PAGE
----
The first shot came in excerpts from an upcoming book by journalist Bob Woodward, "Fear: Trump in the White House," describing an administration consumed by brutal infighting, and a president whose anger at the Russia investigation can paralyze the West Wing for days at a time.
The second, and potentially more devastating blow, landed Wednesday with the publication of an op-ed in The New York Times by an unidentified senior administration official who said some of the president's closest advisers are working in secret to thwart the president's "more misguided impulses until he is out of office."
Shock and frustration gripped the White House staff as Trump, who demands loyalty from subordinates, publicly lashed out about the op-ed. It wasn't immediately clear what efforts the administration was making, if any, to unearth the author, though top officials including Vice President Mike Pence and Secretary of State Michael Pompeo issued public denials.
The development was poised to distract the president and his top advisers just as his trade war with China escalates and he gears up to try to keep Congress in his party's control.
"If the GUTLESS anonymous person does indeed exist, the Times must, for National Security purposes, turn him/her over to government at once!" Trump said in a tweet Wednesday evening.
The timing of the op-ed, coming a day after the Washington Post published excerpts from Woodward's book that portrayed the president as mercurial, inept and untruthful, turned an already bad week at the White House into one of Trump's worst. Some White House aides contacted reporters to ask who they thought may have written the Times piece. Two White House officials speculated that the author works for a federal agency, not directly for the president.
The Times said in a note appended to the op-ed that it knew the author's identity but that "publishing this essay anonymously is the only way to deliver an important perspective to our readers." The writer indicated that he or she is a political appointee, not a career civil servant—a class of federal employees that Trump and some of his allies have long derided as a "deep state" set on undermining him.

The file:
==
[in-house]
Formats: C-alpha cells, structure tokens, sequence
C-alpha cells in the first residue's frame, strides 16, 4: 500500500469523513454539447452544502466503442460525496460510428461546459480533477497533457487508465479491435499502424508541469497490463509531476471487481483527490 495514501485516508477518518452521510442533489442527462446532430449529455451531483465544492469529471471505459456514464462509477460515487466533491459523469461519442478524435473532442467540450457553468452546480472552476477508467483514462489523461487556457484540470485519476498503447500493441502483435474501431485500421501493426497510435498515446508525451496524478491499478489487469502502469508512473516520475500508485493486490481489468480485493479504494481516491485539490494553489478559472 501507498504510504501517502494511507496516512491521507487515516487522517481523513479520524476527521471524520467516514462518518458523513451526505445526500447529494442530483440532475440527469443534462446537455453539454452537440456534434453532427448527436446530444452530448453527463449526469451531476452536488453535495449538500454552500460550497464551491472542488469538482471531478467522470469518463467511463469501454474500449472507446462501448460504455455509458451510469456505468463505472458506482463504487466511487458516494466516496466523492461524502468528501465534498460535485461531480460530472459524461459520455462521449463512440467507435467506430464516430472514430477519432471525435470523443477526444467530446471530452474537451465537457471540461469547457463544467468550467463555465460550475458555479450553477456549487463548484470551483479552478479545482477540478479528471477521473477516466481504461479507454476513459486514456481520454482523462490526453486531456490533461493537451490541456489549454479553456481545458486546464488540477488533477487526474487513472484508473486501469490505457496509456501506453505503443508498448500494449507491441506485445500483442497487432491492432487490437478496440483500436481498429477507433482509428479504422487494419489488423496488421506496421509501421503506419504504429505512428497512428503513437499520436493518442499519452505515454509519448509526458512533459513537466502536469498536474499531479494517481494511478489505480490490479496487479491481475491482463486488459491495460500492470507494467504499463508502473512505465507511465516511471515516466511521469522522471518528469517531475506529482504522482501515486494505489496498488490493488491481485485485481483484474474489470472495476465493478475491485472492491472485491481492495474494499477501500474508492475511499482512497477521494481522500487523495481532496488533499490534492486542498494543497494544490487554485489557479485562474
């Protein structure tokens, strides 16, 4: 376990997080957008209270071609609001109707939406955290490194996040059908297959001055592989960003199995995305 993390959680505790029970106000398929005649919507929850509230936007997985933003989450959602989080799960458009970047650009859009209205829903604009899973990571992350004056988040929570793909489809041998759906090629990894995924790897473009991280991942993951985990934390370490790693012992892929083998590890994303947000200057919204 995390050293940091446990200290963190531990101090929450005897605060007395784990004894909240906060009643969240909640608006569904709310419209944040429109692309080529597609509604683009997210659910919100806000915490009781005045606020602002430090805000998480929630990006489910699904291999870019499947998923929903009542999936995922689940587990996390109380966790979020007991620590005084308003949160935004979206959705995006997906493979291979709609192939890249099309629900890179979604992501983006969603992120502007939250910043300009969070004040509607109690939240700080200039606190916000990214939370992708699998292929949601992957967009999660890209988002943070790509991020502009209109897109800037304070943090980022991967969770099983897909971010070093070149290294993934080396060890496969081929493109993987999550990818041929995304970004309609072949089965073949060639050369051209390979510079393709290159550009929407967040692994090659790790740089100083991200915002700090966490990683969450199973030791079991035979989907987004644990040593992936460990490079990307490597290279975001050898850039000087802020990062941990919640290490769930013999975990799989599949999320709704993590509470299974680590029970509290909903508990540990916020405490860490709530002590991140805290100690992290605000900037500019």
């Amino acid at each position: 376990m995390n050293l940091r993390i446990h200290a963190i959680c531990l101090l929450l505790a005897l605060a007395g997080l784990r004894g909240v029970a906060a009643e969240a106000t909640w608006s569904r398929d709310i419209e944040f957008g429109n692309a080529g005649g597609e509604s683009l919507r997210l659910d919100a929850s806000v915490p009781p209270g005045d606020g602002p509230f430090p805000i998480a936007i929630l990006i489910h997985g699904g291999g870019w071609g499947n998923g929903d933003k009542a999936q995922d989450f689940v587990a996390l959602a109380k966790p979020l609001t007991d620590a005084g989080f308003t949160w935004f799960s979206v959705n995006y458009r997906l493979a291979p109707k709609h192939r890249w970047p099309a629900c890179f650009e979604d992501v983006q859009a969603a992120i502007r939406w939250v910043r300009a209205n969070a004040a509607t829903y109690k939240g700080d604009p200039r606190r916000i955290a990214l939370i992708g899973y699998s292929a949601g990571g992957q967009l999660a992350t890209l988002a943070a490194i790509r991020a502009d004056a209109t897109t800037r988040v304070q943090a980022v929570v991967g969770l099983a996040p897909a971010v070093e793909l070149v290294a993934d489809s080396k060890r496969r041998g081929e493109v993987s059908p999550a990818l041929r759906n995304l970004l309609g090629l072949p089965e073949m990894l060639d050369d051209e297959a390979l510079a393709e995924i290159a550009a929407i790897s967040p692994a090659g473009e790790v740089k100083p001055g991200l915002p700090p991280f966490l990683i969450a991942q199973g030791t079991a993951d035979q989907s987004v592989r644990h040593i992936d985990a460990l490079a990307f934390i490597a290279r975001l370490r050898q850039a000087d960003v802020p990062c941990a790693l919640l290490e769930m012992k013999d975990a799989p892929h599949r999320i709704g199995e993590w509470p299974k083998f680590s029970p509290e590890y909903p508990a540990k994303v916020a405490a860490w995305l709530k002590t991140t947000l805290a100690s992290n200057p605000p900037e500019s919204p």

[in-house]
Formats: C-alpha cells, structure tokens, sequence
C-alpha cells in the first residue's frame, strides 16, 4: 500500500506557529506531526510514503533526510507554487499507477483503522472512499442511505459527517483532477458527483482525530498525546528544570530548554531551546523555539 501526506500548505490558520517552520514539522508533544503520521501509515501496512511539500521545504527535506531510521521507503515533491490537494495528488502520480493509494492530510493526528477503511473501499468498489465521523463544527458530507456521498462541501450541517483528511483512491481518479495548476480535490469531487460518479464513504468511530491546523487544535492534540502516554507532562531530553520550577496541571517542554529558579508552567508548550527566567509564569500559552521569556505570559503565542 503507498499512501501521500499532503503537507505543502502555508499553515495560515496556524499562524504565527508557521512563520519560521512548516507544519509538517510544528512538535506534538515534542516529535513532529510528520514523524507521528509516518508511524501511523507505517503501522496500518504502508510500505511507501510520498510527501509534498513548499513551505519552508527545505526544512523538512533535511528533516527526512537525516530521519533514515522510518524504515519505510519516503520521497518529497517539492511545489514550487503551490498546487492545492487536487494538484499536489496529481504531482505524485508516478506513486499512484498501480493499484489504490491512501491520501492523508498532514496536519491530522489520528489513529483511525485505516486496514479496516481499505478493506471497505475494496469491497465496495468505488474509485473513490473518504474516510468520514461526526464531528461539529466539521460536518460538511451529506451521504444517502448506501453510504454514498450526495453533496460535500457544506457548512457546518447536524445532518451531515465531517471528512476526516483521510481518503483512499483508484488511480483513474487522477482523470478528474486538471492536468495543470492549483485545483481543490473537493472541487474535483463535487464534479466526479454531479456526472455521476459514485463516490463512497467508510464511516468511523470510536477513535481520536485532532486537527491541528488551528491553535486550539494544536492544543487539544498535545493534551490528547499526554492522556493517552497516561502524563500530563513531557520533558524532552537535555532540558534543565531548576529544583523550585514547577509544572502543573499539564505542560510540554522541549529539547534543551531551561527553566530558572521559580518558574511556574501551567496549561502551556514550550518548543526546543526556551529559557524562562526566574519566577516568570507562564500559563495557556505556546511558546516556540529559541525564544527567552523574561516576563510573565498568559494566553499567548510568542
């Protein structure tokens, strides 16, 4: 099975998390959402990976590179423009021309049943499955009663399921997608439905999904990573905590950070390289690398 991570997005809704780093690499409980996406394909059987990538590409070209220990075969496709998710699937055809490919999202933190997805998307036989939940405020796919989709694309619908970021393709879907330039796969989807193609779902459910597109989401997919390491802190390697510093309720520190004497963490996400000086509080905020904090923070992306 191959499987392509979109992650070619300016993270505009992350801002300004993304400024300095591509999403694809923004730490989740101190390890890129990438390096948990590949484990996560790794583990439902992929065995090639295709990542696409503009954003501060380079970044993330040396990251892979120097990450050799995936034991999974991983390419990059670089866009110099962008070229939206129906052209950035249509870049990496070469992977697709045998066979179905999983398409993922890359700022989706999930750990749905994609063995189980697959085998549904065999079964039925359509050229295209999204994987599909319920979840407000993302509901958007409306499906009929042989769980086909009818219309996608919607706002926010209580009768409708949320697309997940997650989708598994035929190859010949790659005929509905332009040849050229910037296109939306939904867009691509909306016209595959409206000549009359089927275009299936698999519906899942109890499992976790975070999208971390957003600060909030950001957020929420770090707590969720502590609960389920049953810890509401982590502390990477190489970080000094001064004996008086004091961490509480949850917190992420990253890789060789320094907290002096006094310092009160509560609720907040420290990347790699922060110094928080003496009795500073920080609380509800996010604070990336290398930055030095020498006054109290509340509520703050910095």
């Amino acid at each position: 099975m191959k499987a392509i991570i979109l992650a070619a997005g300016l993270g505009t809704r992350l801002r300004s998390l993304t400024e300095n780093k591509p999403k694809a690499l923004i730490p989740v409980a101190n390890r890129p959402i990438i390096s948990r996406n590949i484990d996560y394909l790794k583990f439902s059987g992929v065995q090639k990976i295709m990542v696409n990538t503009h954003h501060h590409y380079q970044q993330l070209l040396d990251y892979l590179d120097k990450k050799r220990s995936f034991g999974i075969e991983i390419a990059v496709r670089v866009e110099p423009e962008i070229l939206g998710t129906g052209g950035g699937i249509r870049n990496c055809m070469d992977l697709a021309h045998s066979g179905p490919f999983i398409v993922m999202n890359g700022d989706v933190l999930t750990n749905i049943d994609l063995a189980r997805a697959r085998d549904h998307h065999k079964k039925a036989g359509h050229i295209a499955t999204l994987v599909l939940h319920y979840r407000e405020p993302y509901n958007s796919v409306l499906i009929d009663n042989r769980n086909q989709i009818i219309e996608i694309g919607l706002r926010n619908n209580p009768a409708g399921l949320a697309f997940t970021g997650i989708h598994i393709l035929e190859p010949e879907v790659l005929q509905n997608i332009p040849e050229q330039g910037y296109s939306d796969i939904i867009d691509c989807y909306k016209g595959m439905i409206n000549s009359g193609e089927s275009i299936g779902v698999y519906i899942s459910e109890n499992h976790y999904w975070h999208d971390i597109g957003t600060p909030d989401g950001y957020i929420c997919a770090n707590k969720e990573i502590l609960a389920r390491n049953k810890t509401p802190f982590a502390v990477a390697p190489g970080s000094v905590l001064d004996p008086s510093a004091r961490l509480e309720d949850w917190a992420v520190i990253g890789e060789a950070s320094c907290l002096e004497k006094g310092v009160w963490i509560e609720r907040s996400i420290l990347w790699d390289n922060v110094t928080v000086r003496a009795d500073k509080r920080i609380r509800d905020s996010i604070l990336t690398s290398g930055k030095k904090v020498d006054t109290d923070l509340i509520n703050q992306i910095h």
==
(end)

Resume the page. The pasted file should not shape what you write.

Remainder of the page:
A Pence spokesman, Jarrod Agen, said on Twitter that "the Vice President puts his name on his Op-Eds." Pompeo told reporters in New Delhi that the op-ed was the work of a "deceptive bad actor" and faulted the Times for publishing it. Director of National Intelligence Dan Coats issued a statement saying that speculation the op-ed was written by him or his principal deputy, Susan Gordon, was "patently false."
Homeland Security Secretary Kirstjen Nielsen's press secretary, Tyler Houlton, said that "these types of political attacks are beneath the secretary and the department's mission" in a statement. Defense Secretary James Mattis's spokeswoman, Dana White, told reporters that he didn't write the op-ed. Treasury Secretary Steven Mnuchin's spokesman, Tony Sayegh, said on Twitter that "it is laughable to think this could come from the secretary."
"The Deep State and the Left, and their vehicle, the Fake News Media, are going Crazy - & they don't know what to do," Trump said in tweet early Thursday. "The Economy is booming like never before, Jobs are at Historic Highs, soon TWO Supreme Court Justices & maybe Declassification to find Additional Corruption. Wow!"
His reference to declassification wasn't explained, but some House Republicans are agitating for the president to order the Department of Justice to release unredacted documents related to the investigation into Russian interference in the 2016 election, including a surveillance warrant for a Trump campaign adviser, Carter Page. Trump has repeatedly hinted in recent tweets that he may involve himself in the investigation, even though it has in part targeted him and his campaign.
The op-ed is also a powerful distraction just as Trump gets ready to campaign on behalf of imperiled Republican congressional candidates across the country. The White House has promised he'll make more than 40 campaign stops before the November midterms, when Democrats are favored to capture the House of Representatives.
Trump leaves today for Montana, where Republicans hope to take a Senate seat from Democrat Jon Tester. He'll hold a campaign rally in Billings this evening. He proceeds to North Dakota on Friday to campaign against Democratic Senator Heidi Heitkamp.